Irish High Crosses - NOW CLOSED
Exhibition closed 30th September 2012
Explore the Irish High Cross in a temporary exhibition which brings together one hundred year old plaster-of-Paris casts along with a selection of replicas of early Medieval treasures.
Examine the six replicas of High Crosses of early Christian Ireland and compare them with the decoration applied to metalwork and manuscripts of the period. These crosses represent some of the finest examples of early medieval sculpture from Ireland.
A unique Irish art form was developed between ninth to the twelfth centuries A.D, with artists working in metal, velum and wood as well as stone. This period included the high point of Irish art known as 'The Golden Age' of Ireland.
The high crosses are some of the greatest examples of how powerful religious communities supported and encouraged art in early Christian Ireland. These six crosses repesent the most significant stages in high cross development and include two crosses from Ahenny, Co. Tipperary, two from Monasterboice, Co. Louth and single crosses from Drumcliffe, Co. Sligo and Dysart O’Dea, Co. Clare.
The centrepiece of the exhibtion is the spectacular 6.5-metre high tall cross from Monasterboice Co, Louth.
An exhibition on tour
In the 19th and 20th centuries there was a growing interest in heritage and archaeology across Europe. Enthusiasts began to make reproductions of ancient objects to educate audiences at home and abroad. Of all the Irish reproductions manufactured at this time, the most impressive are the plaster-of-Paris casts made of the Irish high crosses, copies of which were transported and exhibited in England, America and Australia.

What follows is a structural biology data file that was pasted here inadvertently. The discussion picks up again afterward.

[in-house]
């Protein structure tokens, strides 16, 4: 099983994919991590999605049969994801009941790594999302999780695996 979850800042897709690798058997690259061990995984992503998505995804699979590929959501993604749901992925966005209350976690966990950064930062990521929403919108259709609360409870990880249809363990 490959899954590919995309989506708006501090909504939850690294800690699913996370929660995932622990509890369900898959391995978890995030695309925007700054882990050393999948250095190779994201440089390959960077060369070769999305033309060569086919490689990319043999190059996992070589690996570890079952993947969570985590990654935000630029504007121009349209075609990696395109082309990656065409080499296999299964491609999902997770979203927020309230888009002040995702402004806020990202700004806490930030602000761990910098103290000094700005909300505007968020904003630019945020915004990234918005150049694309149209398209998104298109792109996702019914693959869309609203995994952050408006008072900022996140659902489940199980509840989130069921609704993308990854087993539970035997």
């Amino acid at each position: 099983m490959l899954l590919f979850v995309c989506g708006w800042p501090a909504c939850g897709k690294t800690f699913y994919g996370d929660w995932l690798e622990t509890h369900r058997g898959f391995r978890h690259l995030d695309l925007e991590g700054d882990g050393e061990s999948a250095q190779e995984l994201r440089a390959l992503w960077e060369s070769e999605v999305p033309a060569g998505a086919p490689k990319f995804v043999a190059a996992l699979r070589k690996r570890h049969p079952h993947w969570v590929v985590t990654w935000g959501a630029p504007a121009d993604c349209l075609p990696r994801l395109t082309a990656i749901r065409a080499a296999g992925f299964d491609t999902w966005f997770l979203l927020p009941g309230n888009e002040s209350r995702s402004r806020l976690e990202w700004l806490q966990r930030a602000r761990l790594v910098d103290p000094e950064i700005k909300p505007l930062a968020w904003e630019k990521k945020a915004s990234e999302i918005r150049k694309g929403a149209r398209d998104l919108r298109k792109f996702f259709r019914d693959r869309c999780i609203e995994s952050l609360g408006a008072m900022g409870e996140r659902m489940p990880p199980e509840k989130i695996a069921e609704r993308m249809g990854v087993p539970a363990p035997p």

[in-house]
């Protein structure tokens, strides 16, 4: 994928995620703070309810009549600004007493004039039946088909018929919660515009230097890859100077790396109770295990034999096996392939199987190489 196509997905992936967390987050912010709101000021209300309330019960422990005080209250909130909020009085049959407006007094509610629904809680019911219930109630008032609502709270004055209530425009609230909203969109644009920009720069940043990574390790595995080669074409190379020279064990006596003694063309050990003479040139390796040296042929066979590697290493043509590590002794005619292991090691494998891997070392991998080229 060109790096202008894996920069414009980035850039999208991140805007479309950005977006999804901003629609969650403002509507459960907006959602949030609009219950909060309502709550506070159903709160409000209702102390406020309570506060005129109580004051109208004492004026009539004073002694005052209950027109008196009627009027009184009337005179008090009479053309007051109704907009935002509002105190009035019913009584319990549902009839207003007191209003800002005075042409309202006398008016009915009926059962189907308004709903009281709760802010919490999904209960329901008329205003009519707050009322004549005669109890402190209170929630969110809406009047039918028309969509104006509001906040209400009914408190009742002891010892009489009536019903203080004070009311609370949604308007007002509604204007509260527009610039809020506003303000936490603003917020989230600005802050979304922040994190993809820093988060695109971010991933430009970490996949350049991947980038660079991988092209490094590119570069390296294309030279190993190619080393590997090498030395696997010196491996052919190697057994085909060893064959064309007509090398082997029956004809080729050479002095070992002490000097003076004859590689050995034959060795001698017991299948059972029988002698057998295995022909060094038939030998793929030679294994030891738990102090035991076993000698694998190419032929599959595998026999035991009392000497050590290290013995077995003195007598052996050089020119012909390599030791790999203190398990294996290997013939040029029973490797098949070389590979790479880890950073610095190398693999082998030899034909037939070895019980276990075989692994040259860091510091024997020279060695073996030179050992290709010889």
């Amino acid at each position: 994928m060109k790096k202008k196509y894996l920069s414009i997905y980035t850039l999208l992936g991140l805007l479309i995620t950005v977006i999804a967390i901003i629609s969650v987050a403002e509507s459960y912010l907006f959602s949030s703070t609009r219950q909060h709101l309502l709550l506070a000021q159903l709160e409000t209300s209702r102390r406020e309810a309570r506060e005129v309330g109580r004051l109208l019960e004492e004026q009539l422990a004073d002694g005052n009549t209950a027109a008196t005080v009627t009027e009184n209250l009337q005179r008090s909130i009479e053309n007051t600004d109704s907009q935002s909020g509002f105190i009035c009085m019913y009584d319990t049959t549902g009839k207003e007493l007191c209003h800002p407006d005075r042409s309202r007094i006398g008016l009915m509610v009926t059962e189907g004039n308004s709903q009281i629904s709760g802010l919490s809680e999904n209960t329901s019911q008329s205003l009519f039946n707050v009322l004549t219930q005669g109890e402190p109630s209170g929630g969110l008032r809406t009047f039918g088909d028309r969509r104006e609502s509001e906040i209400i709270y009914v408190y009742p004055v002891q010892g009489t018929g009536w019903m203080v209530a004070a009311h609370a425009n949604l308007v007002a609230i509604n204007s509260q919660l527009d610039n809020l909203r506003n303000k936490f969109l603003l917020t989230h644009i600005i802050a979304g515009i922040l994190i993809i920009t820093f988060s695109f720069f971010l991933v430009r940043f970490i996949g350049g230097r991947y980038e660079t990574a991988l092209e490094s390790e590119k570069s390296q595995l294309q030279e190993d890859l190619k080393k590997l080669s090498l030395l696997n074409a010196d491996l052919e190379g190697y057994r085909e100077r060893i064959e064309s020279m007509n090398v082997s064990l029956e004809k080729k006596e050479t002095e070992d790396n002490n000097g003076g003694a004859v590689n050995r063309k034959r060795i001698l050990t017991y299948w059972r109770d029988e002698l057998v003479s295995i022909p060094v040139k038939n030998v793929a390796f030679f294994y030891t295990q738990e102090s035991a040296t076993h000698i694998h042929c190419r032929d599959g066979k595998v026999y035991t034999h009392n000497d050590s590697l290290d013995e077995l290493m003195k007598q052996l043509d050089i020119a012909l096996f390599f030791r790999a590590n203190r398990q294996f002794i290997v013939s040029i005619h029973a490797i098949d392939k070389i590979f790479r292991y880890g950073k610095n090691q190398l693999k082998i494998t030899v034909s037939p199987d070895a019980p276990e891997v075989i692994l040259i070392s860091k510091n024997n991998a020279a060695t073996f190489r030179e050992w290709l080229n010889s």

These replicas were exhibited throughout the last century in the National Museum of Ireland - Archaeology. In recent years this selection of six high cross casts were displayed in Nagoya, Japan, continuing a tradition of using reproductions to teach people about ancient times and places. More than two million saw them in Japan. Now you can see the crosses at Collins Barracks.
You can purchase the booklet to accompany the exhibition online or in the Collins Barracks shop for €6. Published 2010, it has 55 pages with 157 full colour images.
Please note: this exhibition is now closed